Before the beginning of the Nineteenth Century, most weather observers believed that clouds were too transient, too changeable, and too short-lived to be classified or even analyzed.

With few exceptions, no cloud types were named; they were just described by their color and form as each individual saw them: dark, white, gray, black, mare's tails, mackerel skies, wooly fleece, towers and castles, rocks and oxes-eyes.

Clouds were used in a few situations as weather forecasting proverbs, but mostly by their state of darkness or color:

"Red sky in morning, sailor take warning."

"Mackerel skies and mare's tails, make lofty ships carry low sails."

—Excerpts compiled from
Weather Doctor's Weather People and History;
Luke Howard: The Man Who Named the Clouds
— "The Father of Clouds" by Anne H. Oman in
Weather Nature in Motion; National Geographic Society;
Washington, D.C.; 2005; page 58.
This entry is located in the following unit: Meteorology or Weather Terms + (page 5)
The results of a diagnostic test given to premedical students who were instructed to write short meanings for a list of medical terms

artery, the study of paintings.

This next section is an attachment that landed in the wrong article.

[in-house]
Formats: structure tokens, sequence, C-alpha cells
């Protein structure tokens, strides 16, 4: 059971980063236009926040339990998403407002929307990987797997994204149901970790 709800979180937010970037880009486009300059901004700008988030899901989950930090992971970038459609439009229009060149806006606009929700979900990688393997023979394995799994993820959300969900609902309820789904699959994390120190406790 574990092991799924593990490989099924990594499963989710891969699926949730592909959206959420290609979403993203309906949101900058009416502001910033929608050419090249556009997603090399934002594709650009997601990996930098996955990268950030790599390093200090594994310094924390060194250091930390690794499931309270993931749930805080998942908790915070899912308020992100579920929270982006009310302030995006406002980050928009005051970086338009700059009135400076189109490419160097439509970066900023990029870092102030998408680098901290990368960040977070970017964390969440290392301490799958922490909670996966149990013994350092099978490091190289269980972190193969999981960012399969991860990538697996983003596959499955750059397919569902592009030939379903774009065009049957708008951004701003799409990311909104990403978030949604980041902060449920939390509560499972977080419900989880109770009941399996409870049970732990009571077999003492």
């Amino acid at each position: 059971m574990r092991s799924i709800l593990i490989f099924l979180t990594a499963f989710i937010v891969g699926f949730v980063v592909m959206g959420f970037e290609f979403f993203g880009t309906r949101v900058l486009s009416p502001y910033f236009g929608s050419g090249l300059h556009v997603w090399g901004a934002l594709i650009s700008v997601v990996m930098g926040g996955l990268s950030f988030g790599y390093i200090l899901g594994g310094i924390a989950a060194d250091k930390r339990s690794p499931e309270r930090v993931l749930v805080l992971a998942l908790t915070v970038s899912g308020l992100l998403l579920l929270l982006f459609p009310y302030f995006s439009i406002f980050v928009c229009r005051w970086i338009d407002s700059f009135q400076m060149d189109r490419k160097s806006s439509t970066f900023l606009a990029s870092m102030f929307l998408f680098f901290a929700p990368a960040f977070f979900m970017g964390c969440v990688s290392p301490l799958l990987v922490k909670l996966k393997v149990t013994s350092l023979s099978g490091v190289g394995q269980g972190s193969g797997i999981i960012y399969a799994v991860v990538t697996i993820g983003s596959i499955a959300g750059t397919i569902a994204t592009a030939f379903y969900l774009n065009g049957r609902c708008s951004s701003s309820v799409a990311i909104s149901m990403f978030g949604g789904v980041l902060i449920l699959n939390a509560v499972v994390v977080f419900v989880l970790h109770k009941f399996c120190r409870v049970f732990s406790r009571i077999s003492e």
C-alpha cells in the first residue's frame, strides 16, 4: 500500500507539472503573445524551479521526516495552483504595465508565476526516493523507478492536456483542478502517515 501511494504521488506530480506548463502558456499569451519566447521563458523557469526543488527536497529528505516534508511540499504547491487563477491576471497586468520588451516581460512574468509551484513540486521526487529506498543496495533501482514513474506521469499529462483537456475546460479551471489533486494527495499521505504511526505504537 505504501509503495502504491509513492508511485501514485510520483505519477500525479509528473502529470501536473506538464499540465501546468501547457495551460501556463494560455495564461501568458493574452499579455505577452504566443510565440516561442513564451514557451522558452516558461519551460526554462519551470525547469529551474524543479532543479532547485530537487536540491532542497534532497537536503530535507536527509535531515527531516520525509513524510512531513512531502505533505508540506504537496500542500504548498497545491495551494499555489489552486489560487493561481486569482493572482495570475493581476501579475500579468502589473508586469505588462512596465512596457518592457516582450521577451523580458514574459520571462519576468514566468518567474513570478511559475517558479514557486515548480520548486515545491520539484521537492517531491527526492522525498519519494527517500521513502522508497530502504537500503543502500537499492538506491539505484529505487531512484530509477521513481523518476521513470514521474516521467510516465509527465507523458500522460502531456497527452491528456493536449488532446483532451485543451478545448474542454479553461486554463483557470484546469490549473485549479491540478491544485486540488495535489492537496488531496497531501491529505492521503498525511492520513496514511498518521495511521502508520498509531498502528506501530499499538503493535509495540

bacteria, the back door of a cafeteria.

barium, what doctors do when patients die.

bowel, a letter like a, e, i, o, or u.

caesarean section, a neighborhood in Rome.

cat scan, searching for a lost cat.

cauterize, making eye-contact with a girl.

coma, a punctuation mark.

dilate, to live a long time.

enema, not a friend .

euthanasia, Chinese, Japanese, etc. adolescents.

fester, quicker.

fibula, a small lie.

genital, not a Jew.

hangnail, a coat hook.

impotent, distinguished, well known.

labor pain, getting hurt at work.

malfeasance, exorbitant charges for professional services.

medical staff, a doctor’s cane.

morbid, a higher offer.

nitrates, cheaper than day rates.

node, was aware of, knew.


1. The art of writing using a pen or pencil stuck up one’s nose.

2. The writing done by a nasograph.

outpatient, someone who has fainted.

pap smear, a fatherhood test.

pelvis, a cousin of Elvis.

prophylactic, a person who favors birth control.

recovery room, place to do upholstery.

rectum, dang near killed ‘em.

secretion, hiding something.

seizure, famous Roman leader.

tablet, a small table.

terminal illness, getting sick at the airport.

tumor, more than one.

urine, opposite of “you’re out”.

vein, conceited.

—Source is unknown